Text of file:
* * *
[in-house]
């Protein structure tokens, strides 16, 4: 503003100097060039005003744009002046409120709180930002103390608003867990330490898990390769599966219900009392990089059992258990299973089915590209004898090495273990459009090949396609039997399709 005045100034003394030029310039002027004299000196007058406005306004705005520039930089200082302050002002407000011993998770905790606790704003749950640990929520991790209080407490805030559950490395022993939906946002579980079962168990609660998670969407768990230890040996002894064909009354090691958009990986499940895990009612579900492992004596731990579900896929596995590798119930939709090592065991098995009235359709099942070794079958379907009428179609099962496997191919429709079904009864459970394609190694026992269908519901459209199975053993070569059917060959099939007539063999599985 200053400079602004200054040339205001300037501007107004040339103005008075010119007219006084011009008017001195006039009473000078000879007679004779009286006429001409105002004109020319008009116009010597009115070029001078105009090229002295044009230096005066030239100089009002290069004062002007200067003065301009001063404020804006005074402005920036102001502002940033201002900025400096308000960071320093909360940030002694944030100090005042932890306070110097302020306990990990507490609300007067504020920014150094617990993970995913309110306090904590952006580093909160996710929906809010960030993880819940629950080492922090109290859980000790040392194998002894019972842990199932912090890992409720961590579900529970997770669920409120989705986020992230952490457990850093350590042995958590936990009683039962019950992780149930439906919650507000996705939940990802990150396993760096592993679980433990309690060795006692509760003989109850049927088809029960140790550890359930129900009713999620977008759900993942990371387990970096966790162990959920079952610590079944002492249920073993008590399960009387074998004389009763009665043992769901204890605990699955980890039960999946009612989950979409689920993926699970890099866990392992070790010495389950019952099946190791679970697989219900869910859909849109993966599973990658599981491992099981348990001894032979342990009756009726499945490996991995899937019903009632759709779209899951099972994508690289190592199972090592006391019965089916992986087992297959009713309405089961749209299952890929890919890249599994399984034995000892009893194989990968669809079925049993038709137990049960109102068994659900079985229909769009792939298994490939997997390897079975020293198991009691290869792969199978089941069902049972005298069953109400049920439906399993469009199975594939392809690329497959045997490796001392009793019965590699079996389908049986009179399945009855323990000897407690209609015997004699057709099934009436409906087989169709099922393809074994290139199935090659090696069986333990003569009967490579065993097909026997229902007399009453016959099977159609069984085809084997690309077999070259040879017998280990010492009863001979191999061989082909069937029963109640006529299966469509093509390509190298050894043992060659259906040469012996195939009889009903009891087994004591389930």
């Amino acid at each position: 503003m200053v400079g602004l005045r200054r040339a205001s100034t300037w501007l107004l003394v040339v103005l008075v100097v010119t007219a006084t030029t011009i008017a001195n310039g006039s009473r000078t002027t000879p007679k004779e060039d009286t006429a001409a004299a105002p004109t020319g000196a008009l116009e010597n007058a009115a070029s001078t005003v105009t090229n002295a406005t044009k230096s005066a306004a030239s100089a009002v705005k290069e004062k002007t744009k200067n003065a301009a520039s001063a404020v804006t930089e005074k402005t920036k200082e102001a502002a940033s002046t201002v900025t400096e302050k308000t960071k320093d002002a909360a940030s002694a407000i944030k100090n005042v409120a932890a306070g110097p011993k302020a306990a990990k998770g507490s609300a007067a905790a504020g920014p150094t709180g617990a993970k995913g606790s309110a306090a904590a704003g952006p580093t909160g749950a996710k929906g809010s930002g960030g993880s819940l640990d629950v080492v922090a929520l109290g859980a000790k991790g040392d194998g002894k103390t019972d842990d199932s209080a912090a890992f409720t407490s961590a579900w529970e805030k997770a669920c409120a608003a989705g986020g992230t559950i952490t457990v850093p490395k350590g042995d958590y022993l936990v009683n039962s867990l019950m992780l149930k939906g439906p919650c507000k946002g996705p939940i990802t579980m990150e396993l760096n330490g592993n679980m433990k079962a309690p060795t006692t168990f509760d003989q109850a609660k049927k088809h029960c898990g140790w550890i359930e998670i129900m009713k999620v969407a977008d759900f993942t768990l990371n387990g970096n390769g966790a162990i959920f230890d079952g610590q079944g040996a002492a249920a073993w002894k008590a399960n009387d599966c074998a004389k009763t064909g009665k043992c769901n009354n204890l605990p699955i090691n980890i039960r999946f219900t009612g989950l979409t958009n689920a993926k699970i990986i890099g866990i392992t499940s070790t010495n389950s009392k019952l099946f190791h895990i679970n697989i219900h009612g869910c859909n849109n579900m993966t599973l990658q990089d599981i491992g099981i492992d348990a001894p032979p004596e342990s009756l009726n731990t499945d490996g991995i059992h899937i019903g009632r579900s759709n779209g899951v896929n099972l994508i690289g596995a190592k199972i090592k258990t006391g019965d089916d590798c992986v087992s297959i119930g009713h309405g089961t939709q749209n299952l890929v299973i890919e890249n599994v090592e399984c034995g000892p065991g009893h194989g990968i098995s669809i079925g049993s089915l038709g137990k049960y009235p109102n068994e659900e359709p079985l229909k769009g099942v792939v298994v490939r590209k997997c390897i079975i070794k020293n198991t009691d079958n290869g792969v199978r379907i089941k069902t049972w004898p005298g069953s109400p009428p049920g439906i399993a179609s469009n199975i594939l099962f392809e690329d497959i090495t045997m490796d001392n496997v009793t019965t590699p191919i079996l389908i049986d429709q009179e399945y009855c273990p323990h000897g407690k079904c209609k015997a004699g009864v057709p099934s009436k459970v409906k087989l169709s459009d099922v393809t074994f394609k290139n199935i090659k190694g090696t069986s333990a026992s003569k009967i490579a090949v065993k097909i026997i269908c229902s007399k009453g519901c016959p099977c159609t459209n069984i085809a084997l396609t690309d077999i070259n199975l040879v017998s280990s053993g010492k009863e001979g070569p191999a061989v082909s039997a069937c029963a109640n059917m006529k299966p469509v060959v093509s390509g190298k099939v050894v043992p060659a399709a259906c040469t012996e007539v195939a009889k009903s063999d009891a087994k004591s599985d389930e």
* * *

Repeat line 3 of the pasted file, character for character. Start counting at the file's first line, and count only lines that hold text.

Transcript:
């Amino acid at each position: 503003m200053v400079g602004l005045r200054r040339a205001s100034t300037w501007l107004l003394v040339v103005l008075v100097v010119t007219a006084t030029t011009i008017a001195n310039g006039s009473r000078t002027t000879p007679k004779e060039d009286t006429a001409a004299a105002p004109t020319g000196a008009l116009e010597n007058a009115a070029s001078t005003v105009t090229n002295a406005t044009k230096s005066a306004a030239s100089a009002v705005k290069e004062k002007t744009k200067n003065a301009a520039s001063a404020v804006t930089e005074k402005t920036k200082e102001a502002a940033s002046t201002v900025t400096e302050k308000t960071k320093d002002a909360a940030s002694a407000i944030k100090n005042v409120a932890a306070g110097p011993k302020a306990a990990k998770g507490s609300a007067a905790a504020g920014p150094t709180g617990a993970k995913g606790s309110a306090a904590a704003g952006p580093t909160g749950a996710k929906g809010s930002g960030g993880s819940l640990d629950v080492v922090a929520l109290g859980a000790k991790g040392d194998g002894k103390t019972d842990d199932s209080a912090a890992f409720t407490s961590a579900w529970e805030k997770a669920c409120a608003a989705g986020g992230t559950i952490t457990v850093p490395k350590g042995d958590y022993l936990v009683n039962s867990l019950m992780l149930k939906g439906p919650c507000k946002g996705p939940i990802t579980m990150e396993l760096n330490g592993n679980m433990k079962a309690p060795t006692t168990f509760d003989q109850a609660k049927k088809h029960c898990g140790w550890i359930e998670i129900m009713k999620v969407a977008d759900f993942t768990l990371n387990g970096n390769g966790a162990i959920f230890d079952g610590q079944g040996a002492a249920a073993w002894k008590a399960n009387d599966c074998a004389k009763t064909g009665k043992c769901n009354n204890l605990p699955i090691n980890i039960r999946f219900t009612g989950l979409t958009n689920a993926k699970i990986i890099g866990i392992t499940s070790t010495n389950s009392k019952l099946f190791h895990i679970n697989i219900h009612g869910c859909n849109n579900m993966t599973l990658q990089d599981i491992g099981i492992d348990a001894p032979p004596e342990s009756l009726n731990t499945d490996g991995i059992h899937i019903g009632r579900s759709n779209g899951v896929n099972l994508i690289g596995a190592k199972i090592k258990t006391g019965d089916d590798c992986v087992s297959i119930g009713h309405g089961t939709q749209n299952l890929v299973i890919e890249n599994v090592e399984c034995g000892p065991g009893h194989g990968i098995s669809i079925g049993s089915l038709g137990k049960y009235p109102n068994e659900e359709p079985l229909k769009g099942v792939v298994v490939r590209k997997c390897i079975i070794k020293n198991t009691d079958n290869g792969v199978r379907i089941k069902t049972w004898p005298g069953s109400p009428p049920g439906i399993a179609s469009n199975i594939l099962f392809e690329d497959i090495t045997m490796d001392n496997v009793t019965t590699p191919i079996l389908i049986d429709q009179e399945y009855c273990p323990h000897g407690k079904c209609k015997a004699g009864v057709p099934s009436k459970v409906k087989l169709s459009d099922v393809t074994f394609k290139n199935i090659k190694g090696t069986s333990a026992s003569k009967i490579a090949v065993k097909i026997i269908c229902s007399k009453g519901c016959p099977c159609t459209n069984i085809a084997l396609t690309d077999i070259n199975l040879v017998s280990s053993g010492k009863e001979g070569p191999a061989v082909s039997a069937c029963a109640n059917m006529k299966p469509v060959v093509s390509g190298k099939v050894v043992p060659a399709a259906c040469t012996e007539v195939a009889k009903s063999d009891a087994k004591s599985d389930e």